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how Disney’s Frozen can help avoid a zombie apocalypse

October 19, 2015
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An easy DIY monkey trap.

Materials :

  1. A coconut.
  2. A rope.
  3. Something that a monkey thinks they want.

Assembly Instructions:

  1. Attach the coconut to one end of the rope
  2. Secure the other end of the rope to a tree (tree not included).
  3. Make a hole in the coconut that is just large enough for a monkey to get their hand inside.
  4. Place into the coconut what the monkey thinks they want.
  5. Wait.

How does it work?

When the monkey grabs what is inside the coconut it makes a fist that is bigger than the hole. That’s it. Simple huh?

Enter the hunter … which is the end of the story and the end of the monkey whose brain ends up as someone’s dinner. All the monkey had to do to get free is to let go of whatever it thinks it wants. It doesn’t and so is trapped by its own desire.

Poor monkey. A couple of million more years of evolution is all they need to figure it out. We would never get caught like that…

Elsa from the movie Frozen

“Let it go!” (via http://kids.tribute.ca/downloads/)

But we are and we are caught in a much more subtle trap.  We have formed our fist by wrapping our hand tightly around a past that no longer exists.

I think that much of the developed world is trapped in this way – unable to move because it is holding on tightly to how things were, refusing to let go and refusing to admit that it is the longing for the past that is preventing any movement into the future.

Worse still, the vast majority of us are not prepared to admit that we have been imprisoned by our own minds.

We continue to argue that the world still is as it was, that our climate is not changing, that continuous year on year economic growth is both possible and good, that the relationship is salvageable, that the planet and its systems can absorb the wastes and toxins we dump into it each day without any long-term harm.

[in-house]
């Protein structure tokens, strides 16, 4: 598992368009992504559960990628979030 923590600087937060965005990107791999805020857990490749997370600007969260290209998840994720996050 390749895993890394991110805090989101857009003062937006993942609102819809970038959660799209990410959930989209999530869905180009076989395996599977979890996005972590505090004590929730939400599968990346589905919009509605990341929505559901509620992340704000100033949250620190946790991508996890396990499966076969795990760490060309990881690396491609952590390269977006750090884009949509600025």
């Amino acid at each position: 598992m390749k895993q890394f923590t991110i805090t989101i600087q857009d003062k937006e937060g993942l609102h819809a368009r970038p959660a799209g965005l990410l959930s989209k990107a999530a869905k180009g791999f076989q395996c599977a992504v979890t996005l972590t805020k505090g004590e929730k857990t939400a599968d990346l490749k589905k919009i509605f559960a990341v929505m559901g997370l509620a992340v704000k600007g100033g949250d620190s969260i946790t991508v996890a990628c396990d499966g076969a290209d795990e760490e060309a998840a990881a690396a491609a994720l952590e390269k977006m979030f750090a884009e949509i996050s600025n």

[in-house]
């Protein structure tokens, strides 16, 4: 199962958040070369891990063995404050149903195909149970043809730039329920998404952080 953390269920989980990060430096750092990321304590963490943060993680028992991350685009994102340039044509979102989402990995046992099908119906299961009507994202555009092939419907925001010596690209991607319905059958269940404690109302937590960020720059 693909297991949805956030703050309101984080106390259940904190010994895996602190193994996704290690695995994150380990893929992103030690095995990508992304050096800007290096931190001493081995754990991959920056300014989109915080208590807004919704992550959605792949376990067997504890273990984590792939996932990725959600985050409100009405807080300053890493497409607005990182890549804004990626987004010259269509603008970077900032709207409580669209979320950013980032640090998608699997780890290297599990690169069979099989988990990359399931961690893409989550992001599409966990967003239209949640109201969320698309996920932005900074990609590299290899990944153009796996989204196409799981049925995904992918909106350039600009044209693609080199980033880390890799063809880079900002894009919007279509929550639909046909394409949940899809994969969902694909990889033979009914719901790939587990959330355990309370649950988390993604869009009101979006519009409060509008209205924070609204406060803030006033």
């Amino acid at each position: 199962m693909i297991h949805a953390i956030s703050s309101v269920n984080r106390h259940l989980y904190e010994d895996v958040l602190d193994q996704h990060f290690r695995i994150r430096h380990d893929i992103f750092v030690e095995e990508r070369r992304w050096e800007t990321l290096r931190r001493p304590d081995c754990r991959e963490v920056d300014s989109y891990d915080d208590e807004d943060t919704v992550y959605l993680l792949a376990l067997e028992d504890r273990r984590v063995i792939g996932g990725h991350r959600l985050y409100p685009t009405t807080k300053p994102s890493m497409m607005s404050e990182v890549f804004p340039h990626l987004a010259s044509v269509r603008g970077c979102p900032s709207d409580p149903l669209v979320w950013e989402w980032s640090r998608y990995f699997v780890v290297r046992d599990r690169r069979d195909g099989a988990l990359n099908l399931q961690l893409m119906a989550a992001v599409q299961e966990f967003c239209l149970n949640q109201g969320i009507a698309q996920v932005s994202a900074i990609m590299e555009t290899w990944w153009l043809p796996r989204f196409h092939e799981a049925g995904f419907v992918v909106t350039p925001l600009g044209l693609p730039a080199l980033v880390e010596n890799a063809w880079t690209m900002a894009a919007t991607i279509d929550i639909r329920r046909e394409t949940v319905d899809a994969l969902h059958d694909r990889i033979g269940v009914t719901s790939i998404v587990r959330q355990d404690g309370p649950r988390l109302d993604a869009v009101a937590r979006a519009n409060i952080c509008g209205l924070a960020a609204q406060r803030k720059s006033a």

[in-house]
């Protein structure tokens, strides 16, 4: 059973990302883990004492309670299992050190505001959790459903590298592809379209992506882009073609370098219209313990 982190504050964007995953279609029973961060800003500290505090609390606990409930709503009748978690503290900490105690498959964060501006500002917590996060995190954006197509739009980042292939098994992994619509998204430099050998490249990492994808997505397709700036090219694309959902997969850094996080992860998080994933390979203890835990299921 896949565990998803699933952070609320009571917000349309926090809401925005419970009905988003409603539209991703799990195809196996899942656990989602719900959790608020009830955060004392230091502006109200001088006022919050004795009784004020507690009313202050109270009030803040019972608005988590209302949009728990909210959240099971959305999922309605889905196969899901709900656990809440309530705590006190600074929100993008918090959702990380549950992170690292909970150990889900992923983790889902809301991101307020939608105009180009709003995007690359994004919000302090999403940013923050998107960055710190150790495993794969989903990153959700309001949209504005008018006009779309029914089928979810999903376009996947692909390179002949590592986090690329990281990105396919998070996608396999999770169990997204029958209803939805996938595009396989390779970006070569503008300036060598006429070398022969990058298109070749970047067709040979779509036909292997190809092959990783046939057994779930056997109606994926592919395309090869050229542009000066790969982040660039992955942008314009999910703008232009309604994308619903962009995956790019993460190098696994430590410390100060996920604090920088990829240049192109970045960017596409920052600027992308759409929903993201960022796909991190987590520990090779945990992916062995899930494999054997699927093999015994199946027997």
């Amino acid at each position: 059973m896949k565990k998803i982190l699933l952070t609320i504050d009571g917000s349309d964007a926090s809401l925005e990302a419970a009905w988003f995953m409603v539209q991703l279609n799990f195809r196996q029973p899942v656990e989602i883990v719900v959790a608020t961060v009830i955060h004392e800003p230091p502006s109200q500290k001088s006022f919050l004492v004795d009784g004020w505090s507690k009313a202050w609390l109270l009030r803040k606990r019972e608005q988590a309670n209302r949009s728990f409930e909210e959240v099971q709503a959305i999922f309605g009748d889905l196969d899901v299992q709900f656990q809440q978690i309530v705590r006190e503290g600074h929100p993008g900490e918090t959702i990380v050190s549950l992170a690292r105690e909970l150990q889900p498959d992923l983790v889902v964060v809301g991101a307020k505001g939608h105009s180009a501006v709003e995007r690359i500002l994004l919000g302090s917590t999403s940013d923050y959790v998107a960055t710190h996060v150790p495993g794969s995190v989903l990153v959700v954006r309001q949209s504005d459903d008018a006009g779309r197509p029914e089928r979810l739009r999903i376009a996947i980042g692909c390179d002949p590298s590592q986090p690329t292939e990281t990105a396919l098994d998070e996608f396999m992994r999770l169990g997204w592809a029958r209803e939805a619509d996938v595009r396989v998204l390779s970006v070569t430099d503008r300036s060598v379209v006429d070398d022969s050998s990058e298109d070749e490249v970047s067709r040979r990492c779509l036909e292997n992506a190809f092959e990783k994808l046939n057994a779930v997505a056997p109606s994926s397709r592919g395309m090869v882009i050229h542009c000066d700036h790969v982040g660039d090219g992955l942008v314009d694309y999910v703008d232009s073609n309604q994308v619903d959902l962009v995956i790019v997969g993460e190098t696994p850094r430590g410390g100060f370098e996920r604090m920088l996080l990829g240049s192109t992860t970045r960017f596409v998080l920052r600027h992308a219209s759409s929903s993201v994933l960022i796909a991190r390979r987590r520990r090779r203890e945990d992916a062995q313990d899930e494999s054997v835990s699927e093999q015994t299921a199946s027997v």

Continuing to deny the existence of change means we still have something to hold on to, and that can be comforting. It absolves us of the responsibility “Can’t you see that I would like to move, to change, but this thing, this set of circumstances has me trapped here!” It allows us to make the trap responsible – we can point to it and say “if only…“, “it’s not fair…“.

We are afraid because if we admit that what we are clinging to no longer exists we will be left with nothing to hold on to.

We are certain about what the past held for us. We know how things were, we know what we had, we are certain we know who we were. The future is much less certain and probably not as pleasant. Higher unemployment, lower real wages and a lower standard of living are just a few of the things that might meet us there.

It is no surprise we hold so tightly to what we think we had. Letting go requires us to accept that we cannot know what the future holds for us, that we don’t know how things will be, what we will have or, most unsettling of all, who we will become.

If we don’t want our fears to control our future, to serve up our brains in some zombie apocalypse of our own creation, we need to take  advice from Disney’s Elsa and “let it go”. As soon as we do we can remove our hand from the coconut and move into a different and hopefully better future.

One in which we get not only to keep our brains, but to keep using them!

***

If you would like me to come and share with you and your team the benefits that come from my work in the theatre and the experiential learning environments that I create, make me an offer via the Contact Me page.

Here is what some participants have said about their experience with me:

The Samurai Game for me was a reminder. We are used these days to second chances, with our kids, gaming and usually at work. The game reminded me to be in the moment, not expecting a second chance. Personally, I’ll bring myself to the moment, by being there with, and for, my immediate family, wider […]

Shemi Rubin (Product Development Engineer)

After reading the testimonials about the Samurai Game, I hadn’t fully understood what they meant about how it could be a challenging experience (even confronting) yet it was held in a safe and supportive environment. Having done it I can confirm it is all of that and more. What I particularly liked was the way […]

Steve Williams (Civil Engineer)

For more on the Samurai Game you should start here and here.

If you enjoyed reading this or my other posts and you would like to read more, you can subscribe and receive them via email simply by putting your email address into the Email Subscription box just on the right of my blog home page. You will receive a confirmation email (which some systems will think is spam so keep an eye on your junk mail) that you need to acknowledge to complete the subscription process.

After you have subscribed, send this post on to your friends. Go on. You know at least one person who should read this post and three more who could use a bit of shaking up… seriously. Do it now. You read this far so send it on! I promise they won’t judge you or think less of you if you do.

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